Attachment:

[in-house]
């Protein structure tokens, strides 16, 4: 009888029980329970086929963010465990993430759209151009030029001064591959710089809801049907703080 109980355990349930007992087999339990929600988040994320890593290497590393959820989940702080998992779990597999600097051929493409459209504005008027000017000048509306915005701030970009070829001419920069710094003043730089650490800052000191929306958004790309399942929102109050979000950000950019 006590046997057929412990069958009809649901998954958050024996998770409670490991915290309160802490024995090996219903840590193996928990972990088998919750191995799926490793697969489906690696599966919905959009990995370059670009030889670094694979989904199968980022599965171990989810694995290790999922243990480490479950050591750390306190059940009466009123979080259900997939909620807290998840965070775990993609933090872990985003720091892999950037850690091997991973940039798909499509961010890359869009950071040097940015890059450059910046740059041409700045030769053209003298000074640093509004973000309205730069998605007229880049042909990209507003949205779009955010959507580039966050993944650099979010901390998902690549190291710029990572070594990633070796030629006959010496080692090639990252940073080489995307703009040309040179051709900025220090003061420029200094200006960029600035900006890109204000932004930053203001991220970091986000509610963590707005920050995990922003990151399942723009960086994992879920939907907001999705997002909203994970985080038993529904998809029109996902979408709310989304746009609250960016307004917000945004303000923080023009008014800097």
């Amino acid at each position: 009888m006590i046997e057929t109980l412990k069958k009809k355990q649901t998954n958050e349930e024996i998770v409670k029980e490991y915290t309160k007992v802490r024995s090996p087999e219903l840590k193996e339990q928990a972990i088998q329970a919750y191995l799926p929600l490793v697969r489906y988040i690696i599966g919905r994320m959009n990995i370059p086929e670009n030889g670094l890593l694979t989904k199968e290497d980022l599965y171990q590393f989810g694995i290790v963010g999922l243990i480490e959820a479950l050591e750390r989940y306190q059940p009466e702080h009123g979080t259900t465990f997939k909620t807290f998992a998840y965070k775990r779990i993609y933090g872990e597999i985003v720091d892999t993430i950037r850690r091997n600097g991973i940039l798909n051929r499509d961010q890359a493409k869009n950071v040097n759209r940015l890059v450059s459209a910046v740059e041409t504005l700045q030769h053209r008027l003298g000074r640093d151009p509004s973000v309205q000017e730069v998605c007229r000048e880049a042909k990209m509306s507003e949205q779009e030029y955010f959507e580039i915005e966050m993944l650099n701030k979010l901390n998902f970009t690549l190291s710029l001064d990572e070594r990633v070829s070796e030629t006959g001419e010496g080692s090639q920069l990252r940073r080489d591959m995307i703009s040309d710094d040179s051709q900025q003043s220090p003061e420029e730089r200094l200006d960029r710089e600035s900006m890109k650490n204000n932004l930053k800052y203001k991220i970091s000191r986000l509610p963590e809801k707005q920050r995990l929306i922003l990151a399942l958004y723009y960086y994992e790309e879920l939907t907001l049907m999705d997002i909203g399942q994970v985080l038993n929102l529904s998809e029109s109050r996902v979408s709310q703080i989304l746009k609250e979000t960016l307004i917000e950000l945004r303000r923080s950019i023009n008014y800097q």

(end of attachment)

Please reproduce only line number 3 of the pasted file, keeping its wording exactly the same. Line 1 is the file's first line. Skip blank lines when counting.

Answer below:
């Amino acid at each position: 009888m006590i046997e057929t109980l412990k069958k009809k355990q649901t998954n958050e349930e024996i998770v409670k029980e490991y915290t309160k007992v802490r024995s090996p087999e219903l840590k193996e339990q928990a972990i088998q329970a919750y191995l799926p929600l490793v697969r489906y988040i690696i599966g919905r994320m959009n990995i370059p086929e670009n030889g670094l890593l694979t989904k199968e290497d980022l599965y171990q590393f989810g694995i290790v963010g999922l243990i480490e959820a479950l050591e750390r989940y306190q059940p009466e702080h009123g979080t259900t465990f997939k909620t807290f998992a998840y965070k775990r779990i993609y933090g872990e597999i985003v720091d892999t993430i950037r850690r091997n600097g991973i940039l798909n051929r499509d961010q890359a493409k869009n950071v040097n759209r940015l890059v450059s459209a910046v740059e041409t504005l700045q030769h053209r008027l003298g000074r640093d151009p509004s973000v309205q000017e730069v998605c007229r000048e880049a042909k990209m509306s507003e949205q779009e030029y955010f959507e580039i915005e966050m993944l650099n701030k979010l901390n998902f970009t690549l190291s710029l001064d990572e070594r990633v070829s070796e030629t006959g001419e010496g080692s090639q920069l990252r940073r080489d591959m995307i703009s040309d710094d040179s051709q900025q003043s220090p003061e420029e730089r200094l200006d960029r710089e600035s900006m890109k650490n204000n932004l930053k800052y203001k991220i970091s000191r986000l509610p963590e809801k707005q920050r995990l929306i922003l990151a399942l958004y723009y960086y994992e790309e879920l939907t907001l049907m999705d997002i909203g399942q994970v985080l038993n929102l529904s998809e029109s109050r996902v979408s709310q703080i989304l746009k609250e979000t960016l307004i917000e950000l945004r303000r923080s950019i023009n008014y800097q």